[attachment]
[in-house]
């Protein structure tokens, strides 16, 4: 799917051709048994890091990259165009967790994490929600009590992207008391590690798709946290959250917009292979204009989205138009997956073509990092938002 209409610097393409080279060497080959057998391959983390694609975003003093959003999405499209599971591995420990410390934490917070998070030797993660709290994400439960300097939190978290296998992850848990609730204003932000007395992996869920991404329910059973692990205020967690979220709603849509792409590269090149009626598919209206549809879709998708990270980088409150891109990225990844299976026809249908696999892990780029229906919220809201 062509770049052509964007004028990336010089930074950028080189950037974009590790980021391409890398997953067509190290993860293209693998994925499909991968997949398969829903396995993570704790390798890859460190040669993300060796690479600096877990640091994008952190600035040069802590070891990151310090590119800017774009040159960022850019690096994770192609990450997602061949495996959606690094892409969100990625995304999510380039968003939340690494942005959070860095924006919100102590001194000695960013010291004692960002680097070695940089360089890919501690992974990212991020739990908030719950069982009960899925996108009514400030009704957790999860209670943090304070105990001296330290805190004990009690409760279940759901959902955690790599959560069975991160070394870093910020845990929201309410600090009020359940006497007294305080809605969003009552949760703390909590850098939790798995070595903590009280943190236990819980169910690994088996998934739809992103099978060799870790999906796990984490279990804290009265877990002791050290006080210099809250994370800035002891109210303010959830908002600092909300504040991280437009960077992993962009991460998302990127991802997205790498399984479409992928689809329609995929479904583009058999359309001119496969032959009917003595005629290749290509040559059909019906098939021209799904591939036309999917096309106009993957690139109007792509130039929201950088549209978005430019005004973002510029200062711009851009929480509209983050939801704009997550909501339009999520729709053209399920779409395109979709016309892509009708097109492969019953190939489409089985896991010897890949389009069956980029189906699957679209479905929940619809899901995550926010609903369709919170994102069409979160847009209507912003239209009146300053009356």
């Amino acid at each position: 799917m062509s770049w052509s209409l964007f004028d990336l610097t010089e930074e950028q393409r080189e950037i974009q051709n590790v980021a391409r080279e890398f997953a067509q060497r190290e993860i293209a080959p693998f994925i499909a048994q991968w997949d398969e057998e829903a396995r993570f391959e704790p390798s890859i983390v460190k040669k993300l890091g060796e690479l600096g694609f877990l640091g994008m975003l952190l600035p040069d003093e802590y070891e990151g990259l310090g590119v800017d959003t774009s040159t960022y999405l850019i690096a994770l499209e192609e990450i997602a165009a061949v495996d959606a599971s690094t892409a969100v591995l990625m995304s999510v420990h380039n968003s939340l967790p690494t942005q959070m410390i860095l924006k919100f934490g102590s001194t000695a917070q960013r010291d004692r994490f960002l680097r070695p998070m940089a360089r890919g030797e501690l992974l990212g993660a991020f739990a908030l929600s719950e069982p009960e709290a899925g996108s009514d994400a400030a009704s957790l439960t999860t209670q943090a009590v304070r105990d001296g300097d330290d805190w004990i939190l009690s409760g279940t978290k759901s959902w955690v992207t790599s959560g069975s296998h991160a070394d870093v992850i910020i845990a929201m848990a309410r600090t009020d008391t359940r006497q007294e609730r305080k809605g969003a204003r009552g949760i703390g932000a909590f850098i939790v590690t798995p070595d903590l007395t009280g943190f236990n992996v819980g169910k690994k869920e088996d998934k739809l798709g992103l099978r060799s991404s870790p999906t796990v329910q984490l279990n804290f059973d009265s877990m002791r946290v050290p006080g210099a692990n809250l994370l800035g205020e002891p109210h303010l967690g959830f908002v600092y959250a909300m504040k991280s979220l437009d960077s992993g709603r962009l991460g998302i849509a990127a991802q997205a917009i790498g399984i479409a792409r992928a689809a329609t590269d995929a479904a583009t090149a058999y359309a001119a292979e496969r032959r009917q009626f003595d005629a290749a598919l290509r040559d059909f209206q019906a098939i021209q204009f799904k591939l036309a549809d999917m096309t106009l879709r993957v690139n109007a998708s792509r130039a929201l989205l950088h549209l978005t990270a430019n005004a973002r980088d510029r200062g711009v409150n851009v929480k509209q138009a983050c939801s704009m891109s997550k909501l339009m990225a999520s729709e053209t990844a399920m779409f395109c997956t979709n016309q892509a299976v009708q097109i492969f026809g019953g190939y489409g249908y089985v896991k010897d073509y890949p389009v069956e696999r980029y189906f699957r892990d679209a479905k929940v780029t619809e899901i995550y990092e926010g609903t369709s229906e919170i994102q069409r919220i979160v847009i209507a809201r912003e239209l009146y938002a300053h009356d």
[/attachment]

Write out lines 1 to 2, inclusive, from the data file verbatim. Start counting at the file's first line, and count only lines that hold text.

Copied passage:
[in-house]
């Protein structure tokens, strides 16, 4: 799917051709048994890091990259165009967790994490929600009590992207008391590690798709946290959250917009292979204009989205138009997956073509990092938002 209409610097393409080279060497080959057998391959983390694609975003003093959003999405499209599971591995420990410390934490917070998070030797993660709290994400439960300097939190978290296998992850848990609730204003932000007395992996869920991404329910059973692990205020967690979220709603849509792409590269090149009626598919209206549809879709998708990270980088409150891109990225990844299976026809249908696999892990780029229906919220809201 062509770049052509964007004028990336010089930074950028080189950037974009590790980021391409890398997953067509190290993860293209693998994925499909991968997949398969829903396995993570704790390798890859460190040669993300060796690479600096877990640091994008952190600035040069802590070891990151310090590119800017774009040159960022850019690096994770192609990450997602061949495996959606690094892409969100990625995304999510380039968003939340690494942005959070860095924006919100102590001194000695960013010291004692960002680097070695940089360089890919501690992974990212991020739990908030719950069982009960899925996108009514400030009704957790999860209670943090304070105990001296330290805190004990009690409760279940759901959902955690790599959560069975991160070394870093910020845990929201309410600090009020359940006497007294305080809605969003009552949760703390909590850098939790798995070595903590009280943190236990819980169910690994088996998934739809992103099978060799870790999906796990984490279990804290009265877990002791050290006080210099809250994370800035002891109210303010959830908002600092909300504040991280437009960077992993962009991460998302990127991802997205790498399984479409992928689809329609995929479904583009058999359309001119496969032959009917003595005629290749290509040559059909019906098939021209799904591939036309999917096309106009993957690139109007792509130039929201950088549209978005430019005004973002510029200062711009851009929480509209983050939801704009997550909501339009999520729709053209399920779409395109979709016309892509009708097109492969019953190939489409089985896991010897890949389009069956980029189906699957679209479905929940619809899901995550926010609903369709919170994102069409979160847009209507912003239209009146300053009356």